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First Black Marines Discuss Life In the Corps and Congressional Gold Medal

Evening Edition

Above: They enlisted in the U.S. Marine Corps and fought during a time when our country was resistant to racial integration. These brave African Americans trained at Camp Montford Point in the 1940s, paving the way for men and women of all races to serve in the Marine Corps. KPBS reporter Dwane Brown spoke with two Montford Point Marines who live in Oceanside and were recently honored with the nation's highest civilian medal.

— They enlisted in the U.S. Marine Corps and fought during a time when our country was resistant to racial integration. These brave African Americans trained at Camp Montford Point in the 1940s, paving the way for men and women of all races to serve in the Marine Corps. We spoke with two Montford Point Marines who live in Oceanside and were recently honored with the nation's highest civilian medal.

They were among America's first black Marines, coming from both the North and South to train in North Carolina when the country was sharply divided along racial lines. "Because of your color, and only because of your color, you had to go to segregated places," said Oscar Culp, retired Master Gunnery Sergeant of the U.S. Marine Corps. "You go to the movies: you had to go upstairs or sit in some corner or someplace. If you wanted to buy food, you had to go around to a little window, and they might get around to taking care of you if you stayed there long enough after they served all the whites," Culp said.

Despite the racial tension, Culp, now 88 yearsold, said he would blaze the trail again if it improved the plight of black people. "Then you think back of the time that you went through, so that you could have the same freedom as everybody else. That was a disaster, really," he said.

Between 1942 and 1949, approximately 20,000 African American men joined the Marine Corps. They got their boot camp training at Montford Point, near Jacksonville, North Carolina. It was a segregated camp of wooden, cardboard huts. They braved a variety of threats, from the swagger sticks of tough drill sergeants to the hazards of snakes, mosquitoes and even bears. In many cases, they were required to face much tougher challenges then their white counterparts who entered the Marine Corps at the same time.

George Mitchell was one of the black men who faced the challenges of Montford Point. "I've had good duty, I've had bad duty, and I've had unpleasant duty," said the retired Master Gunnery Sergeant. Although Mitchell spent 32 years in the Marine Corps and served under 15 generals, he never made the rank of officer.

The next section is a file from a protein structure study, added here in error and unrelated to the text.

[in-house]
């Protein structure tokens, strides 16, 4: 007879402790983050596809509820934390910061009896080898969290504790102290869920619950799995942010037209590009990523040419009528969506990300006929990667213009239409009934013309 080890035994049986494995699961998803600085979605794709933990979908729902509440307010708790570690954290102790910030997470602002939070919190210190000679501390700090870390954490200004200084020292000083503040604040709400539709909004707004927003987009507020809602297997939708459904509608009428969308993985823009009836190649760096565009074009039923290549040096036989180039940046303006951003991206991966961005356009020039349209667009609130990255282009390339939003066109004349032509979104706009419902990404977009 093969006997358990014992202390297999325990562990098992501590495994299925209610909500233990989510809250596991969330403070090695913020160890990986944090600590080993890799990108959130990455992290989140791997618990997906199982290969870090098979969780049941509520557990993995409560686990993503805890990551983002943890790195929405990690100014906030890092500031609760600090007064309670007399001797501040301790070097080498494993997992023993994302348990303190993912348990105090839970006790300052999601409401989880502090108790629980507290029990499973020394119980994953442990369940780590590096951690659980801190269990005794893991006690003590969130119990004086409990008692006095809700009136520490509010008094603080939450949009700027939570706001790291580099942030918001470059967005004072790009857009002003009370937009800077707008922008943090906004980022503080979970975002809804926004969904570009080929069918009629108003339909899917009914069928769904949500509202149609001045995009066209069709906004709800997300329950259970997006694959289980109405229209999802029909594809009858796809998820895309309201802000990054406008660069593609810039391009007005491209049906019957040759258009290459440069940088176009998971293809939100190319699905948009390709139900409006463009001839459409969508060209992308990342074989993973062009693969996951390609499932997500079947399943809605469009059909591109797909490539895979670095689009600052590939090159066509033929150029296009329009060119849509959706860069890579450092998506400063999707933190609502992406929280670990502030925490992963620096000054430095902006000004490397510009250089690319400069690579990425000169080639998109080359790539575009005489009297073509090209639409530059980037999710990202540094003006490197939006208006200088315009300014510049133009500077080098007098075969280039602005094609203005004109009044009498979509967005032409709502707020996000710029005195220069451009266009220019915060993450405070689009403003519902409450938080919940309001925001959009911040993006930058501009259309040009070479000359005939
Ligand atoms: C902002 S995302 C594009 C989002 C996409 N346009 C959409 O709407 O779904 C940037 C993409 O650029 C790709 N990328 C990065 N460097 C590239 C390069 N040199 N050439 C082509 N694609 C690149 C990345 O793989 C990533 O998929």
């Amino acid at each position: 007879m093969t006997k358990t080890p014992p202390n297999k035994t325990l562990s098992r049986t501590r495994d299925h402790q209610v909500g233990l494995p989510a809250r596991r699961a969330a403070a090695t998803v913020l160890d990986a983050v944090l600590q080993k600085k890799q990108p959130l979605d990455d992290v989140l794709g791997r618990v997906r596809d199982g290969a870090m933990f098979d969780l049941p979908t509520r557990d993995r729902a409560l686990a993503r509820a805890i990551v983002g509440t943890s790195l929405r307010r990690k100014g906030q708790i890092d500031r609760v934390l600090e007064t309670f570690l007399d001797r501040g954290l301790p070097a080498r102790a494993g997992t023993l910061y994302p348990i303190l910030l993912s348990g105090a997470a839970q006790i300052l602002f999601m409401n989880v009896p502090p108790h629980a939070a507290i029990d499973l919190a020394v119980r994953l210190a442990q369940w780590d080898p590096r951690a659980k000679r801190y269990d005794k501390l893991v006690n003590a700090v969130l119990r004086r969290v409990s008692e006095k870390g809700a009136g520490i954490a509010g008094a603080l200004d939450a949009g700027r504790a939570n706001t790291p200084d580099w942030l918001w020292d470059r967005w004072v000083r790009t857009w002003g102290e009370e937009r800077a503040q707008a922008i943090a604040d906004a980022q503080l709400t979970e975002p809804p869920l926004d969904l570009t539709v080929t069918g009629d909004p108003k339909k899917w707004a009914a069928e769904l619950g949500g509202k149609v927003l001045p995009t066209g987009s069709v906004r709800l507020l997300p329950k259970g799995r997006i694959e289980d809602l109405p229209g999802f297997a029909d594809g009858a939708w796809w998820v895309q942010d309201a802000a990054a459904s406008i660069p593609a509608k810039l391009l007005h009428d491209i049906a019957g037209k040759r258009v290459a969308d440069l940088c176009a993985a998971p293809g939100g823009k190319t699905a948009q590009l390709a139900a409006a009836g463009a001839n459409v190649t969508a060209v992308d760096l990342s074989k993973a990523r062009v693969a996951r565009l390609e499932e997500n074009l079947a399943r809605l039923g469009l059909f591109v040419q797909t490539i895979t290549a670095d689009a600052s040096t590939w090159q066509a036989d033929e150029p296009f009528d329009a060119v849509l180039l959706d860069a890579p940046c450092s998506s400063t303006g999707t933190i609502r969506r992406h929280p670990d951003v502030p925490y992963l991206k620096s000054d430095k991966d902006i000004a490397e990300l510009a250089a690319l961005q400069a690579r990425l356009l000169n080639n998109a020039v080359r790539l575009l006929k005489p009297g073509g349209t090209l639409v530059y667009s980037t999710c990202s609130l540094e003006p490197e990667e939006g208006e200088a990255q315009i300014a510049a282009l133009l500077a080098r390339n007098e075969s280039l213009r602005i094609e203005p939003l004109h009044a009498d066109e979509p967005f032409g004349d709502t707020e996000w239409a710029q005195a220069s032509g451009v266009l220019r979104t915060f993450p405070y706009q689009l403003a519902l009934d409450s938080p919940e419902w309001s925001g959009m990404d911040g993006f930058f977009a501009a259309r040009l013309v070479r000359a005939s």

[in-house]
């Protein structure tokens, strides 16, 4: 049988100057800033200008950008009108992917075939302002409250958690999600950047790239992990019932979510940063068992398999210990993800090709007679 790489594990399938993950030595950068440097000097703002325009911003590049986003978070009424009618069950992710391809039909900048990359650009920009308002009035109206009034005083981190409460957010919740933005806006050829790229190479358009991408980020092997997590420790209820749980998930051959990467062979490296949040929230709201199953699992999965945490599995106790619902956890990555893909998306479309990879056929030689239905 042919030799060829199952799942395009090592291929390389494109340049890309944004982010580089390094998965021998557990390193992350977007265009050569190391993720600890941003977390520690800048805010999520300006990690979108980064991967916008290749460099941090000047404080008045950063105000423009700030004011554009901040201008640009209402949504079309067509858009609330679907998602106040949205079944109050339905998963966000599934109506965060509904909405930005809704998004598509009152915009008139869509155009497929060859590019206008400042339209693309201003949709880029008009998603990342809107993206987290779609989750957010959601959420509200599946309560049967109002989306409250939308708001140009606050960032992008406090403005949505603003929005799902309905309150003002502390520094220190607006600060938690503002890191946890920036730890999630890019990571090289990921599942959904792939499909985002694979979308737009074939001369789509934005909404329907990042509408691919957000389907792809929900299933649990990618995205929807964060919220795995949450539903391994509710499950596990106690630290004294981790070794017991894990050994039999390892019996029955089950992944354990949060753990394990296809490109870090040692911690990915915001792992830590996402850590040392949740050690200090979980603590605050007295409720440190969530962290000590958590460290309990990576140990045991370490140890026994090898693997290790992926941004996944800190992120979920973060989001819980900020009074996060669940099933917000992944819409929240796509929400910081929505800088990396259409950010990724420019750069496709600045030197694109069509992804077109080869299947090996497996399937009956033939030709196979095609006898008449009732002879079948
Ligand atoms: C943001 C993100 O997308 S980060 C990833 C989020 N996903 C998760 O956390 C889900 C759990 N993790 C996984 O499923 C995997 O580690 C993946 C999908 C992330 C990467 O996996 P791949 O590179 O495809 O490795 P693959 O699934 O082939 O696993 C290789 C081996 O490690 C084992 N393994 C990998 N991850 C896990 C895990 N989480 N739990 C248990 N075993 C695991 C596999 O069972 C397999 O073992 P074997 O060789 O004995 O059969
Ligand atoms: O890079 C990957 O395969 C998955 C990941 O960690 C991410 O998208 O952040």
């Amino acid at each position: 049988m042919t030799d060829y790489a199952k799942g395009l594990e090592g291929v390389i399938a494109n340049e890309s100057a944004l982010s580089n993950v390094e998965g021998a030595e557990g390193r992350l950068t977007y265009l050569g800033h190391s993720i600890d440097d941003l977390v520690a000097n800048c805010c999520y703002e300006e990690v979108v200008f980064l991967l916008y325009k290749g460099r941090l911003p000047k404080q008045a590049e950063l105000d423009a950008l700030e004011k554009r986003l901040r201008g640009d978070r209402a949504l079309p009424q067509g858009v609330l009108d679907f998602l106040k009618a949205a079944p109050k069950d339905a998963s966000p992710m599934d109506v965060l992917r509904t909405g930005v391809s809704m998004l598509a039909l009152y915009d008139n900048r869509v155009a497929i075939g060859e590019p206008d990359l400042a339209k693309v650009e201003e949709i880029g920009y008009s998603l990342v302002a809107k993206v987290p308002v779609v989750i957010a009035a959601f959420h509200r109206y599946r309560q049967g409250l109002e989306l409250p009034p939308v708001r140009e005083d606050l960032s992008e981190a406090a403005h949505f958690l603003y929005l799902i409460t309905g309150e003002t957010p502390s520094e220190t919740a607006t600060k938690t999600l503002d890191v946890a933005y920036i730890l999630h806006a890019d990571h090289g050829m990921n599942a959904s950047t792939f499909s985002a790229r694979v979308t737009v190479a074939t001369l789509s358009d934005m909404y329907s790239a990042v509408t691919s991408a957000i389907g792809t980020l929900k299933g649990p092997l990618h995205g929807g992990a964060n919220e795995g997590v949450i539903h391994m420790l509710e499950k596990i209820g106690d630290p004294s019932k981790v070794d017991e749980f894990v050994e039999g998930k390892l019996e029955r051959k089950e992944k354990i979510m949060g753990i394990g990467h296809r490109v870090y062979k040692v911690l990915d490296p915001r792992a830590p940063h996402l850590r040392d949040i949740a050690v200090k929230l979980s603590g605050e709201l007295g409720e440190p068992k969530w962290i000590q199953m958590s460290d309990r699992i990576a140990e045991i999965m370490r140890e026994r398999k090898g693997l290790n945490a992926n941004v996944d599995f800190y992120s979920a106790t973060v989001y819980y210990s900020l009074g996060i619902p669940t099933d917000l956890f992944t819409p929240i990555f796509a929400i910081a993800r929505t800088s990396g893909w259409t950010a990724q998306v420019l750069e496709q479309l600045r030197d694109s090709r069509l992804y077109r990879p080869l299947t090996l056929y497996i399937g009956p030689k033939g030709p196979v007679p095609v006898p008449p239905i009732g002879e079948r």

"Yet I knew how to cope with the bad duty. I knew how to do the good duty well enough to know that, 'This bird over here whose not doing right, hey, give the job to Mitch, he'll get it done.' I said, 'Hey, so that's the way the system works: you don't have to be white to get it done; you can be black and do it, but you don't have room for mistakes,'" Mitchell said.

The Montford Point Marines didn't make many mistakes. They served during a critical point in our history. They fought in some of the bloodiest struggles in the Pacific: Saipan, and Iwo Jima and Okinawa, Japan. Some died, but many others continued to serve in Korea and Vietnam. This summer, 70 years after they entered the Corps, the Montford Point Marines were finally rewarded with the Congressional Gold Medal, the nation's highest civilian honor.

When Mitchell and Culp enlisted in the Marines in 1942, there were no black officers. Today, there are several black generals in the Corps, and a black commander in chief, President Barack Obama. The Montford Point Marines paved the way for them, as well as women other minorities.

"Every time I see a general or colonel, I just say, 'Well, we did alright. We did alright,'" Oscar Culp said with a smile. Culp and George Mitchell have been in business together for nearly 50 years now. Their furniture store in Oceanside serves primarily military families.

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